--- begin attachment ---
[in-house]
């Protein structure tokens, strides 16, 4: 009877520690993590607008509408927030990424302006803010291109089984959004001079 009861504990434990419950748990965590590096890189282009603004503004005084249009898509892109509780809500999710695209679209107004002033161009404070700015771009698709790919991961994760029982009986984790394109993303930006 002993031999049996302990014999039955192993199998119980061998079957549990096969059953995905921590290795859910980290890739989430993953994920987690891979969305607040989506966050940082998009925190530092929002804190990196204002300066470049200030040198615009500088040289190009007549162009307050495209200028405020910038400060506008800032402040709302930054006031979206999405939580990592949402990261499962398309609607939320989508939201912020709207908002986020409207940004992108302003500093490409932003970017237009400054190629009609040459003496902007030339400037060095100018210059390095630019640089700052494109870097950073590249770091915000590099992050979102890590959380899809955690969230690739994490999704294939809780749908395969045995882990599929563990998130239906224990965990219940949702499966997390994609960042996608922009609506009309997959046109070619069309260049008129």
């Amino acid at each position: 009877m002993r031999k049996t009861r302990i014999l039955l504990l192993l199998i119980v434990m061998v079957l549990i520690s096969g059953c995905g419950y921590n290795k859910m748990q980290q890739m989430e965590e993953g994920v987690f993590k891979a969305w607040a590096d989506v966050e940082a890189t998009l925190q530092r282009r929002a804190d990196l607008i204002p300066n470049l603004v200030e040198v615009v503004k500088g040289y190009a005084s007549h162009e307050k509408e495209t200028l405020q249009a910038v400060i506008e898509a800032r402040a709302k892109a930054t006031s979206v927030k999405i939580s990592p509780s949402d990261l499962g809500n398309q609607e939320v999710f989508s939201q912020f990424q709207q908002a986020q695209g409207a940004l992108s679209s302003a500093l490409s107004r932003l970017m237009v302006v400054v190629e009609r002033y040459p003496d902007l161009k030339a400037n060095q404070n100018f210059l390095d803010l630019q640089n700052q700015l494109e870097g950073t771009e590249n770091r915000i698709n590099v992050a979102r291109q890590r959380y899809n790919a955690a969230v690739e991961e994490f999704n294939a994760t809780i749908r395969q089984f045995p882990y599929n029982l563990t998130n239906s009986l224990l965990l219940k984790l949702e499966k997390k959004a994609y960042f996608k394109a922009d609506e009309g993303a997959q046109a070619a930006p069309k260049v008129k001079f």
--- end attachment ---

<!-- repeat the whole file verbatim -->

[in-house]
């Protein structure tokens, strides 16, 4: 009877520690993590607008509408927030990424302006803010291109089984959004001079 009861504990434990419950748990965590590096890189282009603004503004005084249009898509892109509780809500999710695209679209107004002033161009404070700015771009698709790919991961994760029982009986984790394109993303930006 002993031999049996302990014999039955192993199998119980061998079957549990096969059953995905921590290795859910980290890739989430993953994920987690891979969305607040989506966050940082998009925190530092929002804190990196204002300066470049200030040198615009500088040289190009007549162009307050495209200028405020910038400060506008800032402040709302930054006031979206999405939580990592949402990261499962398309609607939320989508939201912020709207908002986020409207940004992108302003500093490409932003970017237009400054190629009609040459003496902007030339400037060095100018210059390095630019640089700052494109870097950073590249770091915000590099992050979102890590959380899809955690969230690739994490999704294939809780749908395969045995882990599929563990998130239906224990965990219940949702499966997390994609960042996608922009609506009309997959046109070619069309260049008129």
């Amino acid at each position: 009877m002993r031999k049996t009861r302990i014999l039955l504990l192993l199998i119980v434990m061998v079957l549990i520690s096969g059953c995905g419950y921590n290795k859910m748990q980290q890739m989430e965590e993953g994920v987690f993590k891979a969305w607040a590096d989506v966050e940082a890189t998009l925190q530092r282009r929002a804190d990196l607008i204002p300066n470049l603004v200030e040198v615009v503004k500088g040289y190009a005084s007549h162009e307050k509408e495209t200028l405020q249009a910038v400060i506008e898509a800032r402040a709302k892109a930054t006031s979206v927030k999405i939580s990592p509780s949402d990261l499962g809500n398309q609607e939320v999710f989508s939201q912020f990424q709207q908002a986020q695209g409207a940004l992108s679209s302003a500093l490409s107004r932003l970017m237009v302006v400054v190629e009609r002033y040459p003496d902007l161009k030339a400037n060095q404070n100018f210059l390095d803010l630019q640089n700052q700015l494109e870097g950073t771009e590249n770091r915000i698709n590099v992050a979102r291109q890590r959380y899809n790919a955690a969230v690739e991961e994490f999704n294939a994760t809780i749908r395969q089984f045995p882990y599929n029982l563990t998130n239906s009986l224990l965990l219940k984790l949702e499966k997390k959004a994609y960042f996608k394109a922009d609506e009309g993303a997959q046109a070619a930006p069309k260049v008129k001079f």